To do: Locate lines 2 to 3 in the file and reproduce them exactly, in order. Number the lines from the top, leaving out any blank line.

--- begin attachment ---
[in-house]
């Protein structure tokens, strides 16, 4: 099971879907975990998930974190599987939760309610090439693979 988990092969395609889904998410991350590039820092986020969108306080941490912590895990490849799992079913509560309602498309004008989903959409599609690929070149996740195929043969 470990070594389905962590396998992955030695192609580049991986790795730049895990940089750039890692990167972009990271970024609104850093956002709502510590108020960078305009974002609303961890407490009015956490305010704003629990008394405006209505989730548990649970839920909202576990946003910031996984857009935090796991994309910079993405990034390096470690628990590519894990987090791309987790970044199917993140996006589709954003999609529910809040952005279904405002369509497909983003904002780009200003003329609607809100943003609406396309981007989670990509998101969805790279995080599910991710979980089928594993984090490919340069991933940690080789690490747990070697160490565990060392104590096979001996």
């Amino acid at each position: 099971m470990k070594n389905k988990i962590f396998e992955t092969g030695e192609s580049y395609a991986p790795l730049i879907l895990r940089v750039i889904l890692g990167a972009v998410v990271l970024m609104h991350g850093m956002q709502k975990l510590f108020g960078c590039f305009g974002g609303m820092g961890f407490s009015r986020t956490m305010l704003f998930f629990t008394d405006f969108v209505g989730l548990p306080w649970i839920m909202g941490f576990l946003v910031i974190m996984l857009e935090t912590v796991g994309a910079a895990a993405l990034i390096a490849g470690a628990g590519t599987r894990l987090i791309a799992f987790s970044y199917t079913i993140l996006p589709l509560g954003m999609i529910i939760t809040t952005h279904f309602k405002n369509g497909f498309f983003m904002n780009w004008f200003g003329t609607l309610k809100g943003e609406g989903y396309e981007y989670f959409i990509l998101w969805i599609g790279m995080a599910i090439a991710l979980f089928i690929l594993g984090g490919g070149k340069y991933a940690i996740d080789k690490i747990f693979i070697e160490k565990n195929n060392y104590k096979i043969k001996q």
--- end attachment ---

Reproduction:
């Protein structure tokens, strides 16, 4: 099971879907975990998930974190599987939760309610090439693979 988990092969395609889904998410991350590039820092986020969108306080941490912590895990490849799992079913509560309602498309004008989903959409599609690929070149996740195929043969 470990070594389905962590396998992955030695192609580049991986790795730049895990940089750039890692990167972009990271970024609104850093956002709502510590108020960078305009974002609303961890407490009015956490305010704003629990008394405006209505989730548990649970839920909202576990946003910031996984857009935090796991994309910079993405990034390096470690628990590519894990987090791309987790970044199917993140996006589709954003999609529910809040952005279904405002369509497909983003904002780009200003003329609607809100943003609406396309981007989670990509998101969805790279995080599910991710979980089928594993984090490919340069991933940690080789690490747990070697160490565990060392104590096979001996």
């Amino acid at each position: 099971m470990k070594n389905k988990i962590f396998e992955t092969g030695e192609s580049y395609a991986p790795l730049i879907l895990r940089v750039i889904l890692g990167a972009v998410v990271l970024m609104h991350g850093m956002q709502k975990l510590f108020g960078c590039f305009g974002g609303m820092g961890f407490s009015r986020t956490m305010l704003f998930f629990t008394d405006f969108v209505g989730l548990p306080w649970i839920m909202g941490f576990l946003v910031i974190m996984l857009e935090t912590v796991g994309a910079a895990a993405l990034i390096a490849g470690a628990g590519t599987r894990l987090i791309a799992f987790s970044y199917t079913i993140l996006p589709l509560g954003m999609i529910i939760t809040t952005h279904f309602k405002n369509g497909f498309f983003m904002n780009w004008f200003g003329t609607l309610k809100g943003e609406g989903y396309e981007y989670f959409i990509l998101w969805i599609g790279m995080a599910i090439a991710l979980f089928i690929l594993g984090g490919g070149k340069y991933a940690i996740d080789k690490i747990f693979i070697e160490k565990n195929n060392y104590k096979i043969k001996q």